Ever since Apple, courageous as they are, dropped the 3.5mm headphone port from their phones, we’ve seen True Wireless Stereo – or TWS – sets explode in popularity and ubiquity. While they’re now available everywhere, to match all sorts of budgets, the truth is that the cheap ones still aren’t very good. They lack the features that premium sets like Apple’s Airpods or Samsung’s Galaxy buds boast, with middling battery life – and worse – horrible sound.
That’s something the crowdfunded Earfun Free wants to change – and for the most part, they’ve succeeded. I wasn’t really expecting very much from the Earfun Free when it arrived on my desk, but I was pleasantly surprised by leading features, great battery life and good sound quality, all with an affordable price tag.
Let’s start with the case. The pair of buds come in a rounded pellet-like case, made of a matte-black plastic. The case has four LED lights on the front face, which let you know how much charge the case is packing. There’s enough juice in the case itself to charge the buds four times over. It charges using an included USB C-type cable (bless the merciful gods!), but also supports wireless charging. That means if you have one of those fancy phones that supports reverse wireless charging, you’ll be able to juice the set straight from the device. It also supports quick charge, letting you get 90 minutes of listening from a 15-minute charge. The 24 hours of charge from the case, coupled with the 6-hour charge on the buds themselves mean you can get around 30 hours of listening at mid volumes from one full charge. That’s frankly amazing.
The hinge to the case feels a bit flimsy, but the lid is held closed by a weak magnet that allows it to open easily, but stay firmly closed. The LED lights that show the case’s charge are activated by the lid, so opening or closing the case. Once you’ve paired the right bud to your device (the left one doesn’t need to be paired; it’ll automatically pair to the right one), whenever you take the bud out of the case it’ll automatically pair, without any other user action. It supports Bluetooth 5, but unfortunately relies on the SBC codec, limiting their audio quality. They fit snugly, creating a good seal, which means that they’re pretty good at shutting the world around you out. The buds also very much pass the “shake your head about vigorously” test, and try as I might, I’ve been unable to extricate them through gravity. They really do fit exceptionally well, and they’re comfortable too. The set ships with a trio of pairs of tips, so you’re almost assured a snug, comfortable fit.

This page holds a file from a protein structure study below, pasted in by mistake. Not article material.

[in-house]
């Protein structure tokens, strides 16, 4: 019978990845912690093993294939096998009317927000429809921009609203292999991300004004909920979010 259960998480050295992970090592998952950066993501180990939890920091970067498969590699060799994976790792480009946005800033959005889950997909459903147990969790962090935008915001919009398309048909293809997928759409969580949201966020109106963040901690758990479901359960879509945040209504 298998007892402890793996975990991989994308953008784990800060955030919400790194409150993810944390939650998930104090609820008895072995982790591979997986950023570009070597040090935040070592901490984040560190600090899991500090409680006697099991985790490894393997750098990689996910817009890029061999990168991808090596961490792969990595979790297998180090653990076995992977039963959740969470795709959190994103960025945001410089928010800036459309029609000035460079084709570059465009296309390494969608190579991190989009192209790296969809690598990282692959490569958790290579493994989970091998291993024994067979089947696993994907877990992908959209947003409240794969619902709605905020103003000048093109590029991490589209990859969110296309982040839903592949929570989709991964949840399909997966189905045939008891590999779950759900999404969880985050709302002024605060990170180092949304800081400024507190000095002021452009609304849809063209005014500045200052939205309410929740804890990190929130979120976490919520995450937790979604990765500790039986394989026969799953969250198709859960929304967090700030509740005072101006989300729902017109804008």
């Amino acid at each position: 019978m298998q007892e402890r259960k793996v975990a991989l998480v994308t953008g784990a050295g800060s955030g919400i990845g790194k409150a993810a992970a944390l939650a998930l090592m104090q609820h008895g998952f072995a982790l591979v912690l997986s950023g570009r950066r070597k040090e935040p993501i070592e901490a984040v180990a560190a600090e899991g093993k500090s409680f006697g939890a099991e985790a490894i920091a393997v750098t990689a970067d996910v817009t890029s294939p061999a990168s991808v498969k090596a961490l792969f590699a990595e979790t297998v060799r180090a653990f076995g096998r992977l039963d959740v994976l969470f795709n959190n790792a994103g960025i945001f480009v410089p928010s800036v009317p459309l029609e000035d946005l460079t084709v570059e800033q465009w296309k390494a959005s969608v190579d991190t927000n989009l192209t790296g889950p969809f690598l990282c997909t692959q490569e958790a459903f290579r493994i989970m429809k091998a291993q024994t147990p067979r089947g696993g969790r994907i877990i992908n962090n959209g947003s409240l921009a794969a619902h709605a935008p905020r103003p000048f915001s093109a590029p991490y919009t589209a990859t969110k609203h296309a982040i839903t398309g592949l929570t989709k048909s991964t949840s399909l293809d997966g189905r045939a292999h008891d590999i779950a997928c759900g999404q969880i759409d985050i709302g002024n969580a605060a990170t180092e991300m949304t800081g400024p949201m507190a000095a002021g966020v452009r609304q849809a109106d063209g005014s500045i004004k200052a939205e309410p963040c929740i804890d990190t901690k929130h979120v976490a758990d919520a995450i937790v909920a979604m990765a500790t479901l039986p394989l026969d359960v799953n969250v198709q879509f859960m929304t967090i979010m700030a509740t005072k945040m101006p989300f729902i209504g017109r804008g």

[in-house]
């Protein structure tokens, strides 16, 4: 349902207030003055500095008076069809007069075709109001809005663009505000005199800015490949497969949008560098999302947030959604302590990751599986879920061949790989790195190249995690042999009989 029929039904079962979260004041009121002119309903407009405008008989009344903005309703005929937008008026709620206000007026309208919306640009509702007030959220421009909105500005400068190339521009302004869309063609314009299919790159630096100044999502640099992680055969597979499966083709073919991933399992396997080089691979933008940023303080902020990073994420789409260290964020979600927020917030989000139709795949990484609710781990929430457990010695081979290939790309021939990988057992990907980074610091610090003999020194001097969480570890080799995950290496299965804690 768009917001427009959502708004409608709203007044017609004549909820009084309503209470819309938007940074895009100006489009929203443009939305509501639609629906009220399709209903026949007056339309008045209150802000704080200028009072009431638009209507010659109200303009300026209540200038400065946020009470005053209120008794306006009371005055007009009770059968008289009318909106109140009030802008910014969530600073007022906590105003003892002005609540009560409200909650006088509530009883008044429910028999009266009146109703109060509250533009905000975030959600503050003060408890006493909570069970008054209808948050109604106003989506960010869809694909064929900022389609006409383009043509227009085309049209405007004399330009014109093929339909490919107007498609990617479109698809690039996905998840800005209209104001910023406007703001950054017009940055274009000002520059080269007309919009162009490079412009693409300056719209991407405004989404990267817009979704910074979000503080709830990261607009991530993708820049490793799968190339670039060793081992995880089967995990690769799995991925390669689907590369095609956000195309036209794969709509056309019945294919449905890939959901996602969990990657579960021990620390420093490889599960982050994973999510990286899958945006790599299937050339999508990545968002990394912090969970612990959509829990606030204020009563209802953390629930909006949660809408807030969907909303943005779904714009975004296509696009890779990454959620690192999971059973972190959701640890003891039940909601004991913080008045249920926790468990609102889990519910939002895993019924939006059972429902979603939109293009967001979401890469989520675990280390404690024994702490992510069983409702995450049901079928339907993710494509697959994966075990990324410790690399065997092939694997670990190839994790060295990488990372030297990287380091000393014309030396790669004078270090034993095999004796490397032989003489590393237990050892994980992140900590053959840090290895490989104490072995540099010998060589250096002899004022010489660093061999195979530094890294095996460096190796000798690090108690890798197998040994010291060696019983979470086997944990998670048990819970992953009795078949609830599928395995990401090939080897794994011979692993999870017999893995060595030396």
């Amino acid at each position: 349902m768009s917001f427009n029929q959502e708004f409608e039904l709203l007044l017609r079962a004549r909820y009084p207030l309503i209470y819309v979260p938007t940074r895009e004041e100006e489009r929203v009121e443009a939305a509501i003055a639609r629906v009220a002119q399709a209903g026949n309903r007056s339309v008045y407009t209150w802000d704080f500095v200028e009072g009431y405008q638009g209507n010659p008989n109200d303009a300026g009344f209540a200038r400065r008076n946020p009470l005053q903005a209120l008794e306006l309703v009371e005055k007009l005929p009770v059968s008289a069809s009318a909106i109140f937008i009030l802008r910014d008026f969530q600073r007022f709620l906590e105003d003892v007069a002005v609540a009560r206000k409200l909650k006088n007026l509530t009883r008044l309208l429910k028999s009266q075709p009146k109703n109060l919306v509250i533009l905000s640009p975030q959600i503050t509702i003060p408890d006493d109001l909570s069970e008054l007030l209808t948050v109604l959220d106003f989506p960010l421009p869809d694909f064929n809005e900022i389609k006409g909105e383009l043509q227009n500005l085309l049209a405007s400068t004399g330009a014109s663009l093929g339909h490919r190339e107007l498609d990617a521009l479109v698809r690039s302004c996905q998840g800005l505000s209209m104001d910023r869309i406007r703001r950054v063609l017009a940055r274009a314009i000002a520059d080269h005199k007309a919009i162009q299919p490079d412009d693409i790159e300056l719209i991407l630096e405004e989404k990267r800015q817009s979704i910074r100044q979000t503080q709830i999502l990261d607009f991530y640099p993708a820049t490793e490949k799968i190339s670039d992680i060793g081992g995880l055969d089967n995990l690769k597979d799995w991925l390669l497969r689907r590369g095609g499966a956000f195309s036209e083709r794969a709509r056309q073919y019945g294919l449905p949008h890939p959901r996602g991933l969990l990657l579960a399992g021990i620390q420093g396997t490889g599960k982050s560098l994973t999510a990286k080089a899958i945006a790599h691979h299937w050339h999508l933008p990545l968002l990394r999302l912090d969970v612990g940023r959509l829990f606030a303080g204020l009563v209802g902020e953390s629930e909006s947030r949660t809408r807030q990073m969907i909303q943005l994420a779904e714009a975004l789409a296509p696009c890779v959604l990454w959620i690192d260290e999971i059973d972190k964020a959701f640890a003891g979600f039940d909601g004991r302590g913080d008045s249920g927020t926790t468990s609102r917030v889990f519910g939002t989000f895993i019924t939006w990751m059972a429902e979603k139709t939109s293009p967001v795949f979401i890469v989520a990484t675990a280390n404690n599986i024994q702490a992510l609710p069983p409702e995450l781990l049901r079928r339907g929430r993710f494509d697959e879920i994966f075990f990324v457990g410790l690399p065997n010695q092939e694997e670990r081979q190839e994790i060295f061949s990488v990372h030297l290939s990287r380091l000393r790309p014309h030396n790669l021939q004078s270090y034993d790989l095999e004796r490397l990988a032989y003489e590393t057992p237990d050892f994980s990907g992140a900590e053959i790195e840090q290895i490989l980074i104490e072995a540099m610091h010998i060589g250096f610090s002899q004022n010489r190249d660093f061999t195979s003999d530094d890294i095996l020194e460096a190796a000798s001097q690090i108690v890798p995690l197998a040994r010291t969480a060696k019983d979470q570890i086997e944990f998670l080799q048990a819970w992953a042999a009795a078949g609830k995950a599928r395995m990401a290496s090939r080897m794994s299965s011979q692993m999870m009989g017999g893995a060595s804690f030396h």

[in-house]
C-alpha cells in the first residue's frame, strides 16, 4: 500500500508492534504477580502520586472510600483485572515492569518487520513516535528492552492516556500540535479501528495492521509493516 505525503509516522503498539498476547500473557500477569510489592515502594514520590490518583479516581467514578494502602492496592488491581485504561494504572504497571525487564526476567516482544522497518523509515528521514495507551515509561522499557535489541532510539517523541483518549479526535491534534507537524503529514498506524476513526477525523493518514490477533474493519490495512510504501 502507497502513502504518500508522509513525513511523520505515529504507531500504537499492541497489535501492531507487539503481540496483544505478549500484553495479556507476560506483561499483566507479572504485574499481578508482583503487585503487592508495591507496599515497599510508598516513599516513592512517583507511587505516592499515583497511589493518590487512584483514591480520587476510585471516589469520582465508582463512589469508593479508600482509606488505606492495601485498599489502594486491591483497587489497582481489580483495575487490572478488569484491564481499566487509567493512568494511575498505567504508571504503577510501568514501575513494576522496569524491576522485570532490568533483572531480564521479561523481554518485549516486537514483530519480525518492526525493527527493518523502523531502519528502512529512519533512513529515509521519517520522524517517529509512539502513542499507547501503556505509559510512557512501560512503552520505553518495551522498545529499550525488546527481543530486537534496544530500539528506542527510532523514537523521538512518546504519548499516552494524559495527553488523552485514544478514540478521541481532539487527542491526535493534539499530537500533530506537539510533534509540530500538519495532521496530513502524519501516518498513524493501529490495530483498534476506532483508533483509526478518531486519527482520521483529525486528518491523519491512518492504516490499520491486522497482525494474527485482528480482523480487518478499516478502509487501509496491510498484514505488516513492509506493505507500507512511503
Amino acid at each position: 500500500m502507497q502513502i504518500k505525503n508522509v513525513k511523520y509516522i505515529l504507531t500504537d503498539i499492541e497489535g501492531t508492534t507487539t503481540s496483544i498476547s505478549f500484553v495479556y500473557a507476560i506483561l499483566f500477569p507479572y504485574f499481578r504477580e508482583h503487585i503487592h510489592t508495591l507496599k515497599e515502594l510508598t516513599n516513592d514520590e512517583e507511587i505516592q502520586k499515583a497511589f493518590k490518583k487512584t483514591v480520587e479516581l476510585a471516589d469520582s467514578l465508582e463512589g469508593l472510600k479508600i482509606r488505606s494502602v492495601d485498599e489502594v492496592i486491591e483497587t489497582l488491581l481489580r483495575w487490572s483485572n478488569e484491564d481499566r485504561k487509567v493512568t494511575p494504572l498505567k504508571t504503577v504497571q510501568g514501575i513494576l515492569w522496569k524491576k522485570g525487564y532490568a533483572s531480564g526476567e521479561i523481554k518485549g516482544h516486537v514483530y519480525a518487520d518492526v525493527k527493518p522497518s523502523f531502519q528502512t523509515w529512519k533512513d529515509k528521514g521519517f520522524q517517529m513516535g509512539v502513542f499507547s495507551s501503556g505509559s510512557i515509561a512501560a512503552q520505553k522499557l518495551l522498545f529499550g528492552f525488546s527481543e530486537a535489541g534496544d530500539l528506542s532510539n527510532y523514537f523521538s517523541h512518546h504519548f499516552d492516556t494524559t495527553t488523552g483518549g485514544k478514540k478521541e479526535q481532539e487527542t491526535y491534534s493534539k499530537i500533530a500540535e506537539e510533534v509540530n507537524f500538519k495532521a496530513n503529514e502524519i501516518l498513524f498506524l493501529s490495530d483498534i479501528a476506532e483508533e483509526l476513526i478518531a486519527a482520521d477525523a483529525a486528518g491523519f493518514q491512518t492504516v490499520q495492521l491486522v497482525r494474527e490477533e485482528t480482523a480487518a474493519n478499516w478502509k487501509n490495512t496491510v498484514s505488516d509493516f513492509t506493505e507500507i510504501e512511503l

They’ve become something I use daily. In my quest to not die by the time I’m forty-five, I’ve started doing things like going to gym and going jogging (two pursuits that could ironically see me die before I get to forty-five, but I digress) and I’ve been using the EarFun Free as my gym and jogging set. They’ve not fallen out, and they handle my sweat just fine. They’ve got an IPX7 rating, so they technically should be fine to use in the shower (even if just the once). Because they create such a good seal though, I do hear my own steps when I’m jogging, and everything becomes susceptible to the doppler effect, which I don’t experience on my headphones.
The buds themselves are largely devoid of features. Each has a hidden, physical button. The left button will skip through tracks, while the right one will play and pause. If you hold the button in though, it’ll invoke whichever digital assistant is on your device. Because there are no other buttons – physical or otherwise – there’s no way to control the volume other than through voice controls or controls on your phone. Saying “volume up!” at the top of your voice does make you look like a bit of a pillock, but this is the price we pay for progress.
The big question, of course, is whether or not they sound any good. The answer to that, mostly, is yes. According to the company that makes them, they use single 6mm graphene dynamic drivers. Graphene is a new material for drivers that’s meant to be the holy grail in audio because it’s really thin but really sturdy. It’s also really expensive, so it’s more likely to be found in earphones than speakers. In my experience, it’s not quite the holy grail yet – but the EarFun Free still manages to produce a pleasant sound signature. There’s a decent amount of sub-bass produced by the little driver, but the highs are slightly recessed. It performs best in the midrange, so vocals shine. It’s something I’ve appreciated as I’ve been using them mostly for audiobooks and podcasts, but they do a fair job with music too.
Honestly? I’m really impressed with the EarFun Free TWS buds, for a budget pair that‘s currently available for $49 (R686 ex shipping). They’re also now available from Amazon. They sound just as good as the Galaxy buds and come in at a third of the price – with more features and significantly better battery life. They’re nowhere near the best TWS I’ve used, but at their price, they really can’t be beaten.
If there is one genuinely negative thing about them it’s that the microphone is on the terrible side. It’s adequate, but calls with the thing are a little muddy and filled with echo. Because I’ll avoid actually speaking on the phone wherever possible, this was hardly a problem.
Last Updated: August 8, 2019